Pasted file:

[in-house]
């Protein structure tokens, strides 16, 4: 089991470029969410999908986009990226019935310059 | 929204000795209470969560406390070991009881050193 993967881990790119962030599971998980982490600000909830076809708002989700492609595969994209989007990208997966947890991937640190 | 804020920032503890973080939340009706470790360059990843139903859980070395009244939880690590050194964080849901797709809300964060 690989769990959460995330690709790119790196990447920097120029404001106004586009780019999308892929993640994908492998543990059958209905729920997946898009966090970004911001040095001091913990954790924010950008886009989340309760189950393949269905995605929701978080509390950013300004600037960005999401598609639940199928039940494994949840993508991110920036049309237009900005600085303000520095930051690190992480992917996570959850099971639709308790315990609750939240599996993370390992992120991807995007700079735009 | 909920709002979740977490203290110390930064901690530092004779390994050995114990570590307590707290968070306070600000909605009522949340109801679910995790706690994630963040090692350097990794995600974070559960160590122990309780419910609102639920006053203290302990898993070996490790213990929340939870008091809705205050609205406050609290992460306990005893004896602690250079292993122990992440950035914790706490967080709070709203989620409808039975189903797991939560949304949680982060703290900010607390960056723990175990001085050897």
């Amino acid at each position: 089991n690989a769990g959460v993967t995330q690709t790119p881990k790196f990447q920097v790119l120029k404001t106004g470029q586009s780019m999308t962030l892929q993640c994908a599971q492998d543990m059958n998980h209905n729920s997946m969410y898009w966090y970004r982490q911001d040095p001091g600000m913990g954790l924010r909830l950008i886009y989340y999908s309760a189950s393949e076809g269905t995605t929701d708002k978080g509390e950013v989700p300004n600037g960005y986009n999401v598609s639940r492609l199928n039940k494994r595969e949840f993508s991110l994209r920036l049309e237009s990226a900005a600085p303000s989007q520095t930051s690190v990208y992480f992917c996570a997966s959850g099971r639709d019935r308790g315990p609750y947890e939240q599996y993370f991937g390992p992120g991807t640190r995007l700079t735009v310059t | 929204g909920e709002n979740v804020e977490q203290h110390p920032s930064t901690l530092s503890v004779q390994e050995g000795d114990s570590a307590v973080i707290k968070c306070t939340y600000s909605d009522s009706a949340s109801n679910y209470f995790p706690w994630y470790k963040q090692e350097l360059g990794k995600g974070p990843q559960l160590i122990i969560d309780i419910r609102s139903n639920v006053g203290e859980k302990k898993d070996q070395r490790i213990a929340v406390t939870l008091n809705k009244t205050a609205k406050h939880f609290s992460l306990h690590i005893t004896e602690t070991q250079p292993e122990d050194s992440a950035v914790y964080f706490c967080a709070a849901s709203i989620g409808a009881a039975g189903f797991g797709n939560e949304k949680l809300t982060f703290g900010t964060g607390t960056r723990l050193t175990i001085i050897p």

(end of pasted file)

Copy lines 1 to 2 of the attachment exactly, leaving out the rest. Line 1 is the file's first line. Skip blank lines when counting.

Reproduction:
[in-house]
């Protein structure tokens, strides 16, 4: 089991470029969410999908986009990226019935310059 | 929204000795209470969560406390070991009881050193 993967881990790119962030599971998980982490600000909830076809708002989700492609595969994209989007990208997966947890991937640190 | 804020920032503890973080939340009706470790360059990843139903859980070395009244939880690590050194964080849901797709809300964060 690989769990959460995330690709790119790196990447920097120029404001106004586009780019999308892929993640994908492998543990059958209905729920997946898009966090970004911001040095001091913990954790924010950008886009989340309760189950393949269905995605929701978080509390950013300004600037960005999401598609639940199928039940494994949840993508991110920036049309237009900005600085303000520095930051690190992480992917996570959850099971639709308790315990609750939240599996993370390992992120991807995007700079735009 | 909920709002979740977490203290110390930064901690530092004779390994050995114990570590307590707290968070306070600000909605009522949340109801679910995790706690994630963040090692350097990794995600974070559960160590122990309780419910609102639920006053203290302990898993070996490790213990929340939870008091809705205050609205406050609290992460306990005893004896602690250079292993122990992440950035914790706490967080709070709203989620409808039975189903797991939560949304949680982060703290900010607390960056723990175990001085050897």